QUOTE(Just Leave me Alone! @ Mar 11 2005, 06:46 AM)
Sure not everyone is going to buy a hybrid, but more people certainly would. This is basic free market stuff here Cube. You have $10. $2 goes to food, $5 goes to rent, $2 goes to gas, and $1 goes to beer. If the price of gas goes up to $3, are you going to stop drinking beer? Some people would, but others find the beer more important than driving everywhere and would change their behaviors to keep spending just $2 of $10 on gas.
So in doing that you are going to spend a minimum of $5,000 more on your car than you normally would? Or better yet, you have a paid off car and you are going to buy a new one just so you can get a hybrid? That doesn't make sense. As it stands right now, buying hybrids is largely a political statement and a statement of your values. Because they cost so much more than a regular car right now, the price of gas would have to go up a lot higher than it is to make them cost effective.
But the point in all of this is that it doesn't consider the people that will be hurt by something like this the most - the lower and middle class of society. Any time we start talking about a consumption tax of any kind, these people are going to be hit the hardest no matter how the tax is structured.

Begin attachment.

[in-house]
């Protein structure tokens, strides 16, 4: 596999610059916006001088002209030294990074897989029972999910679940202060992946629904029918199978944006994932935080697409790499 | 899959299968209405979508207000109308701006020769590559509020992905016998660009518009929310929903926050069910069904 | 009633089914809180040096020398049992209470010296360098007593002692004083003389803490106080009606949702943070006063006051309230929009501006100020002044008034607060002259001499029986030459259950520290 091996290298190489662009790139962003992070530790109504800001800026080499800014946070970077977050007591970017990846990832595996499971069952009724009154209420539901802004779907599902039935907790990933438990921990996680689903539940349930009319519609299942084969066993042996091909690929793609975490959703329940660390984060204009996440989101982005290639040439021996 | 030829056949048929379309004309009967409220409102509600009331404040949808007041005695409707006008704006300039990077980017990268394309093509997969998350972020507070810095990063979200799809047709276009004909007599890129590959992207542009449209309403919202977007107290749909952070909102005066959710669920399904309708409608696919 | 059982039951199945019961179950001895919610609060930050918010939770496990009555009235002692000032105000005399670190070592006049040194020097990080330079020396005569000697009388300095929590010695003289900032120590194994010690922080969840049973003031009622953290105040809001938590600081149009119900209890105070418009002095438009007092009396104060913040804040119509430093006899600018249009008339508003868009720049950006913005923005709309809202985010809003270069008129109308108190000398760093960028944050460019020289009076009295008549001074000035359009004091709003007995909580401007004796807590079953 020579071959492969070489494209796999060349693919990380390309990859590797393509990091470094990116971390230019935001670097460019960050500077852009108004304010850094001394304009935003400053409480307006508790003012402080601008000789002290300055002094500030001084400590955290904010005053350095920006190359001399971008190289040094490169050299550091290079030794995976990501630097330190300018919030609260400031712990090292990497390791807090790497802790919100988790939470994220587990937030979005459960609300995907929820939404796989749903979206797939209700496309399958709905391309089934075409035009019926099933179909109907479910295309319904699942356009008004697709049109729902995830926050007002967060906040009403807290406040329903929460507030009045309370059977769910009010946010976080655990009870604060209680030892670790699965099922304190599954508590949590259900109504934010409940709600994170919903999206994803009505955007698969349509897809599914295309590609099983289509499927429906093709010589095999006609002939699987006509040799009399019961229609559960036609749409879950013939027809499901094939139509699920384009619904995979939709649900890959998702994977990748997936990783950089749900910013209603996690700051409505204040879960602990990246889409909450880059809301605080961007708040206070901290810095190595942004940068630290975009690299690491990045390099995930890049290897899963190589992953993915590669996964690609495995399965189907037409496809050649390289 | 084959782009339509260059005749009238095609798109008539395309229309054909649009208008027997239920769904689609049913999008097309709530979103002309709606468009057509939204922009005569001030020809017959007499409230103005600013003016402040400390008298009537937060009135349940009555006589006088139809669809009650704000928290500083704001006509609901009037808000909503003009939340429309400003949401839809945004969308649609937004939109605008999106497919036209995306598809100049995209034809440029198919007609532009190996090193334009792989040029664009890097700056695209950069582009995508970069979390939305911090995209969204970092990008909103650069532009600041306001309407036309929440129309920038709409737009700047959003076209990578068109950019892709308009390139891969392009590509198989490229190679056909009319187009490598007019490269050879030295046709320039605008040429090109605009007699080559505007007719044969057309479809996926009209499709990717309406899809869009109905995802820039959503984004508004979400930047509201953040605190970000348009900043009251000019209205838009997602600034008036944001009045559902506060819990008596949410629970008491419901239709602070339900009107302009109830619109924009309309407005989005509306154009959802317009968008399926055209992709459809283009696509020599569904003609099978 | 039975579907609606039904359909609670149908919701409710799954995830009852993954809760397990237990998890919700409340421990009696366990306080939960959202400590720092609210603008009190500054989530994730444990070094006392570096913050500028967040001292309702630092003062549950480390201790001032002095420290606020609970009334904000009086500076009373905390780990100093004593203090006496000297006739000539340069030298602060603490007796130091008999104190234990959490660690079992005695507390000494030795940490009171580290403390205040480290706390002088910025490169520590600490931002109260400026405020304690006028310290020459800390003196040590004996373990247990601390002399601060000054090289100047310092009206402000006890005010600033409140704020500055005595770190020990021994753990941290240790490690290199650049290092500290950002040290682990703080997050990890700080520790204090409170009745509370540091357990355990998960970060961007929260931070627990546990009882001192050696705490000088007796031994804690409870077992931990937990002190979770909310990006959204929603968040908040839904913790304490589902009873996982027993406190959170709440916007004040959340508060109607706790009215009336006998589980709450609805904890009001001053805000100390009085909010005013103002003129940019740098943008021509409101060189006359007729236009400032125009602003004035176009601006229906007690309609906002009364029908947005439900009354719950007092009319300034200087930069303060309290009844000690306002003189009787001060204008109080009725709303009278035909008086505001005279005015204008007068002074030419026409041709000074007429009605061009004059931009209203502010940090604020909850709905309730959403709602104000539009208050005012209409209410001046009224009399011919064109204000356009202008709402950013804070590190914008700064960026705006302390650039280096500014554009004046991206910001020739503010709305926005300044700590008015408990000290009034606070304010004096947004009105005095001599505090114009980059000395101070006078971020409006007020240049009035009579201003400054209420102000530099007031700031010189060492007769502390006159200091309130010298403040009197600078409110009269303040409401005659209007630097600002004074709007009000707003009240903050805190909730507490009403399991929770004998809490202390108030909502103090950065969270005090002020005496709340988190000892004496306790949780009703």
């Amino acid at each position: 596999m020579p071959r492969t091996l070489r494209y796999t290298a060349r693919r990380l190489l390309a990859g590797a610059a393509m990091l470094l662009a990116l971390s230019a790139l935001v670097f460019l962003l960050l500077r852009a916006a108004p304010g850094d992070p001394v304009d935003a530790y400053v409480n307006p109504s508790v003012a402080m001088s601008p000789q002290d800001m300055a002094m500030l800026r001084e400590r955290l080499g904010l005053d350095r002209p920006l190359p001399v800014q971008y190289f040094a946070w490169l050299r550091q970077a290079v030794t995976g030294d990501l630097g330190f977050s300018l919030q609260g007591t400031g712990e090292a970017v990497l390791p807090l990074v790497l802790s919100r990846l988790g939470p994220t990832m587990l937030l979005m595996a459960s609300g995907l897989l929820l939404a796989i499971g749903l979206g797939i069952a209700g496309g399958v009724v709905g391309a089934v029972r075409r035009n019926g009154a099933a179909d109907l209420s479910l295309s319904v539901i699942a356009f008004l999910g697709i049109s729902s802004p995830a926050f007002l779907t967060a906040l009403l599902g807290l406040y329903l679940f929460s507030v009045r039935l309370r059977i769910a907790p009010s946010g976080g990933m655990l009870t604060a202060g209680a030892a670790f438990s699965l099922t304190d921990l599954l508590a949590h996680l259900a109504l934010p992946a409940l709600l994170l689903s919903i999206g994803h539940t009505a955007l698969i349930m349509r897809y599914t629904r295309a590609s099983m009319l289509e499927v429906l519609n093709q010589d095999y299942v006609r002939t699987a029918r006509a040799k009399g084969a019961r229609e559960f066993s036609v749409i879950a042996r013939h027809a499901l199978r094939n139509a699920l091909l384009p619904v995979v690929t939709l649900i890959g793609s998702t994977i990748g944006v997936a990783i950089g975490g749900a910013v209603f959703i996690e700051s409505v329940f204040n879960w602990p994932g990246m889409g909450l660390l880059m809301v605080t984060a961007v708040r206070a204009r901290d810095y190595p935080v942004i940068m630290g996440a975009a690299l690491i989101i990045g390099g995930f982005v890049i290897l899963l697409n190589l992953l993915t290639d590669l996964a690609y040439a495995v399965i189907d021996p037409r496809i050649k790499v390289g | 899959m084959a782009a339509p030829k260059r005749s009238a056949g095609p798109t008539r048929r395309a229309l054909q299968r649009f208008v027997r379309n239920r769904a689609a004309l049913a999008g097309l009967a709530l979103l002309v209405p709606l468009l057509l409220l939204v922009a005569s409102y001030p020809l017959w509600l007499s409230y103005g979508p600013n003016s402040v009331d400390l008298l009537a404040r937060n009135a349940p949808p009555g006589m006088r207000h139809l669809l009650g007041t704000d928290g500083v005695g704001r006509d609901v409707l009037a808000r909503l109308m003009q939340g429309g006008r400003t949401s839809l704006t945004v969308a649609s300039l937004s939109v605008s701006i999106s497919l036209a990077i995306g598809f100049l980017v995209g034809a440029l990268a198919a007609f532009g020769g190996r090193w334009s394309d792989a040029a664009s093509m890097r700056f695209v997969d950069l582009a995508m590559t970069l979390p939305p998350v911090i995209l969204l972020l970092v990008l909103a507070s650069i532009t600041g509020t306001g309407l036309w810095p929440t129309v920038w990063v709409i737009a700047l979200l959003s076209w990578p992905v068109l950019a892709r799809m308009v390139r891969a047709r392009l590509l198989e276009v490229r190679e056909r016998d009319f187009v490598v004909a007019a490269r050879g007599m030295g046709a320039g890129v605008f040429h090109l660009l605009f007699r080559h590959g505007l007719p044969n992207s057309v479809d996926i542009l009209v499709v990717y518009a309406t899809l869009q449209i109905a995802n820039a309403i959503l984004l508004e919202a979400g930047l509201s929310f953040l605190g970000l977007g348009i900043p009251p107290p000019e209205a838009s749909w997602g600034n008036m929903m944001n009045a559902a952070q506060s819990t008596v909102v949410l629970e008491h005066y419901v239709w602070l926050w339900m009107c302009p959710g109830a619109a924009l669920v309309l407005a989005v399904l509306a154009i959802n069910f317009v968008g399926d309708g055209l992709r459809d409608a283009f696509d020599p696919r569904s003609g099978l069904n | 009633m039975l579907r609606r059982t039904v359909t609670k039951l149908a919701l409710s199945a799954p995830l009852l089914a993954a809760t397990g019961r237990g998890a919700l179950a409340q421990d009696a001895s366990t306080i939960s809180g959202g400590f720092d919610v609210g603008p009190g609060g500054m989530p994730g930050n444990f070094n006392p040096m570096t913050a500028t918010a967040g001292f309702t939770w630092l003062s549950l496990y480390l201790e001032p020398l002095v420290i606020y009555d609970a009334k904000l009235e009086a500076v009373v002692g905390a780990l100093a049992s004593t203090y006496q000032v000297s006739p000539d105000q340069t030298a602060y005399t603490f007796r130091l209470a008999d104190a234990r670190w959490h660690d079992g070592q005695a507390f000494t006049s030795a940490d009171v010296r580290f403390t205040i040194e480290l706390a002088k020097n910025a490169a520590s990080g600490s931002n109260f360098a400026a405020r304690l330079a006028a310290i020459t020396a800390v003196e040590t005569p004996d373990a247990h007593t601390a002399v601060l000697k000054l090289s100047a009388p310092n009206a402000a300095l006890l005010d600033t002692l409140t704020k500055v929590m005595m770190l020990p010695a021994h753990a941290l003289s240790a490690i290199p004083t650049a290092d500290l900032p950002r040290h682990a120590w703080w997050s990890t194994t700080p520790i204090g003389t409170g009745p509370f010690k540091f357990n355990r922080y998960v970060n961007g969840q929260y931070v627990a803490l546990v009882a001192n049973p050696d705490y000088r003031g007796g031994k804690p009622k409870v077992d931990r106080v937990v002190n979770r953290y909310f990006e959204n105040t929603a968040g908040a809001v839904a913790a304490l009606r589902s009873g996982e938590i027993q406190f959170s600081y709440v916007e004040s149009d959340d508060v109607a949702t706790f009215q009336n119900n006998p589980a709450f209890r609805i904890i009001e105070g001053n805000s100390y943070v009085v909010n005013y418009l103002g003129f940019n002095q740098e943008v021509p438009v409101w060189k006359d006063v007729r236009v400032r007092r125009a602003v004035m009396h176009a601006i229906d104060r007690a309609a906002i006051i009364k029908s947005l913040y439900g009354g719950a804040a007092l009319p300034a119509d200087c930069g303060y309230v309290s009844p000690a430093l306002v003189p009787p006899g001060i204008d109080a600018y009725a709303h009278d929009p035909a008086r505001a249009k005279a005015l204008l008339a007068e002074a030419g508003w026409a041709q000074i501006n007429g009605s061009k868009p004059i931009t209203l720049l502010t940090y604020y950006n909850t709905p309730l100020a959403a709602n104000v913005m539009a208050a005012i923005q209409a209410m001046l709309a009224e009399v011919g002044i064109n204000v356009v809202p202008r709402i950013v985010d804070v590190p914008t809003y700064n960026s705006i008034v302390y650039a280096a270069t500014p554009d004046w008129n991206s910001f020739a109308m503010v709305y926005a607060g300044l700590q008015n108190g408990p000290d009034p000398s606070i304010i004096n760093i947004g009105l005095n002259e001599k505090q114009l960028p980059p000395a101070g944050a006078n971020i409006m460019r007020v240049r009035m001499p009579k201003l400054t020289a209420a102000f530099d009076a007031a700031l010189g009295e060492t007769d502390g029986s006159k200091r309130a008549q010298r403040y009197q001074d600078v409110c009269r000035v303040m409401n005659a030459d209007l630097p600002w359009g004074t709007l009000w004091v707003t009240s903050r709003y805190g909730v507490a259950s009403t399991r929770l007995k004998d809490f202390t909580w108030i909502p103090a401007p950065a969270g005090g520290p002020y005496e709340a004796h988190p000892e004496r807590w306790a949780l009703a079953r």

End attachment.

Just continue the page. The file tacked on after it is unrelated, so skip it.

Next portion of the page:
QUOTE(Just Leave me Alone!)
What city is going to support building a public transportation system that no one needs? Spending the tax revenue gained from the tax on public transportation is not a bad idea. That way you are creating a need and simultaneously offering more options to filling that need.
Seeing as how I work in the transit industry currently I can guarantee you that the city does not build public transit because the people want it, they do it so they can receive funds for the government and create jobs. Public transit funds are not based on supply and demand, in fact they don't even factor into the equation.
As an example, Dallas, TX has been building a light rail system called DART for several years now. I lived there for several years and extensions of the system were never once put to a community vote indicating the city wanted feedback on the system. In fact I don't believe the citizens were ever even asked if they wanted it in the first place. The city acquired some funds for it, thought it would be a good idea and they went for it.
As to the other part of your response - what government agency in the history of this country has ever